Denis Pantini - Vinitaly-Nomisma Wine Monitor Observatory
Switzerland is one of the few markets that did not see falls in wine imports even during the most critical year of the pandemic (2020). Last year, in fact, purchases of imported wines in Switzerland were worth almost 1.1 billion euros on over 1.8 million hectolitres, i.e. 0.5% more in value and 2.5% by volume compared to the previous year. It should also be noted that the advantages of Switzerland for Italian producers lie in being a "constant" market as well close from a geographical point of view.
Wine consumption in this market has stood for many years at around 2.6 million hectolitres and consequently imports have not seen particular variations (Switzerland itself produces about 148 million bottles of wine per year). During the decade 2009-2019 (i.e. before the advent of the coronavirus), the average annual compound rate for international wine imports was +2.5% in volume and +5.4% in value; in Switzerland, these changes were respectively -0.4% and +4%, highlighting slower and less volatile trends.
On the other hand, minimal unemployment and per capita income among the highest in the world are significant factors of appeal for wine producers. The fact that Switzerland, among the top 10 import markets, has the highest average price for imported bottled wines (still and sparkling) further emphasizes this important opportunity: 8.4 euros/litre compared to 6 euros in the United States or 3.5 euros in Germany. All this takes place within a distribution context where most purchases are made through modern retail distribution points of sale (less than 15% of volumes consumed pass through on-trade).
Even the first half of 2021 (Table 1) reflects this “assurance” of continuity for wine purchases by Swiss importers. Data show an increase compared to the same period in the previous year of 28% in value and 10% in volume; this positive result was even higher than the first half of 2019, when there was not even a hint of the coronavirus.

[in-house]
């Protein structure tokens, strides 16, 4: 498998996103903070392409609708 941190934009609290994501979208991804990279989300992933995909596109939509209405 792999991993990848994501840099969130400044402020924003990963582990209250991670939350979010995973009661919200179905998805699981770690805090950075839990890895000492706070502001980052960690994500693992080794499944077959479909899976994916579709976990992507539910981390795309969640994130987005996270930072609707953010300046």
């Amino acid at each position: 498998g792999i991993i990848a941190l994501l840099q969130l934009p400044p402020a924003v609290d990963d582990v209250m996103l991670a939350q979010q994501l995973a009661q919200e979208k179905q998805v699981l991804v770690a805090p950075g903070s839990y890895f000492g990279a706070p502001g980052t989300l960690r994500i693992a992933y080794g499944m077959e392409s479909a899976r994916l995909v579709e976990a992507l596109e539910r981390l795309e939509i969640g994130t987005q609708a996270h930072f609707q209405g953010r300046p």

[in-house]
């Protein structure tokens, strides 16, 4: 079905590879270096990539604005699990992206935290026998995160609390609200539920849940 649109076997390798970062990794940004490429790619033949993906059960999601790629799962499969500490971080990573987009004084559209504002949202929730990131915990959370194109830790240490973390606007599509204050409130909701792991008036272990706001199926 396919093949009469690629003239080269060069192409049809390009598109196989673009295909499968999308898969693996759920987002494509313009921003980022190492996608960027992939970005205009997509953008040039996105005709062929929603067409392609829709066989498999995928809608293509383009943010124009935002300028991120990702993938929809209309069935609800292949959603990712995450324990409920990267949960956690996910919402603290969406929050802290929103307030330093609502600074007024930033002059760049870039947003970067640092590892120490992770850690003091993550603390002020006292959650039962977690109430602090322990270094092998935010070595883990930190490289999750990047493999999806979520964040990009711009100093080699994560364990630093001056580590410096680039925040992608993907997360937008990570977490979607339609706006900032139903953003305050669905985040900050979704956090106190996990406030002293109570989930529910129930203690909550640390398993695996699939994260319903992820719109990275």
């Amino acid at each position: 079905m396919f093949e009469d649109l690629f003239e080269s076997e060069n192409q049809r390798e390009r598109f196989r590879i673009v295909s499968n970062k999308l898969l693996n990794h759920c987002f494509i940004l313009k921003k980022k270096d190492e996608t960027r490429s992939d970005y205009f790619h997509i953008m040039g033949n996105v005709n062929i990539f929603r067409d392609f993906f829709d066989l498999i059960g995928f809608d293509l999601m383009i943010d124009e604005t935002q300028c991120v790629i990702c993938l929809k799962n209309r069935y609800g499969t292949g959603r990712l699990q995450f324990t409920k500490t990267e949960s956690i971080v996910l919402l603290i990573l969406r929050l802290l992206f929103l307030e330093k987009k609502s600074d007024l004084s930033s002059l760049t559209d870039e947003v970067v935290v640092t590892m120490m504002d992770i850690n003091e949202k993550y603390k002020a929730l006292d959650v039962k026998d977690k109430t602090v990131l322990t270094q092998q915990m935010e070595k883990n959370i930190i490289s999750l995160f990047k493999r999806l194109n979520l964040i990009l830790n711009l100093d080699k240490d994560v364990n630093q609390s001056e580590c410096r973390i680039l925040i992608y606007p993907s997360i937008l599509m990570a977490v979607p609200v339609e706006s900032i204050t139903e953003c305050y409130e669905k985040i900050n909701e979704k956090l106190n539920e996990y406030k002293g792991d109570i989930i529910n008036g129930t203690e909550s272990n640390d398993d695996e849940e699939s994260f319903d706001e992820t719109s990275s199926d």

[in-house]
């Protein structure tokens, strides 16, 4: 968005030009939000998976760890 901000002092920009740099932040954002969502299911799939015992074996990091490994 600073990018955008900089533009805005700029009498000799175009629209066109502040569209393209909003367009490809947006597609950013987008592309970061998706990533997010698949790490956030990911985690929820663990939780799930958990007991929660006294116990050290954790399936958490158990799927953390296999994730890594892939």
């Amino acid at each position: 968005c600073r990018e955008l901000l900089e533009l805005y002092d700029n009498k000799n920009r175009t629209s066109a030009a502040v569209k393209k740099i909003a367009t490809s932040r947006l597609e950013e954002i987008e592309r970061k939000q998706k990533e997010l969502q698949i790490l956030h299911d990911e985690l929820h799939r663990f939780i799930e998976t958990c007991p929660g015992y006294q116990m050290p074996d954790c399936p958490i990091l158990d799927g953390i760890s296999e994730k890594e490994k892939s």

Looking at the top five suppliers on the Swiss market, it clearly emerges that the country's wine trade is configured as an exclusively European business. France dominated the first half of this year with a growth of 40%, overtaking Italian wines (that until last year were the market leader) with an albeit excellent performance of "only" 19 %. This result was slightly bettered by Spain (21%), ranking in third place but way behind the absolute value of Italian exports.
The recovery achieved by France (imports of French wines into Switzerland dropped by 6% in 2020) is across the board, in that it involved all categories of imported wine: +58% for sparkling wines, +43% for still wines, +85% for bag in box and even +21% for bulk wines, an area where French wines do not usually figure among market leaders.
As for Italy - having achieved growth in 2020 quite the opposite to that posted by France, i.e. 6% compared to 2019 - the first half of 2021 saw significant increases in line with the average for all categories, with still bottled wines posting an increase of 20% and sparkling wines just behind at 17%.
This growth in imports is also influenced in terms of value by the progressive re-opening of the on-trade channel (bars and restaurants), which can be deduced from the recovery in average prices of imported wines which in 2020 (in the wake of the blockade imposed on the Horeca sector) saw an average setback - for still wines - of almost 9%.
The first half of 2021, on the other hand, highlights an increase in prices in the same category of almost 10%, with imported French wines at +13% and Italian wines at +9%.
Wine imports into Switzerland by origin in the first half-year 2021 and variation compared to the same period in 2020
Photo by Xavier von Erlach on Unplash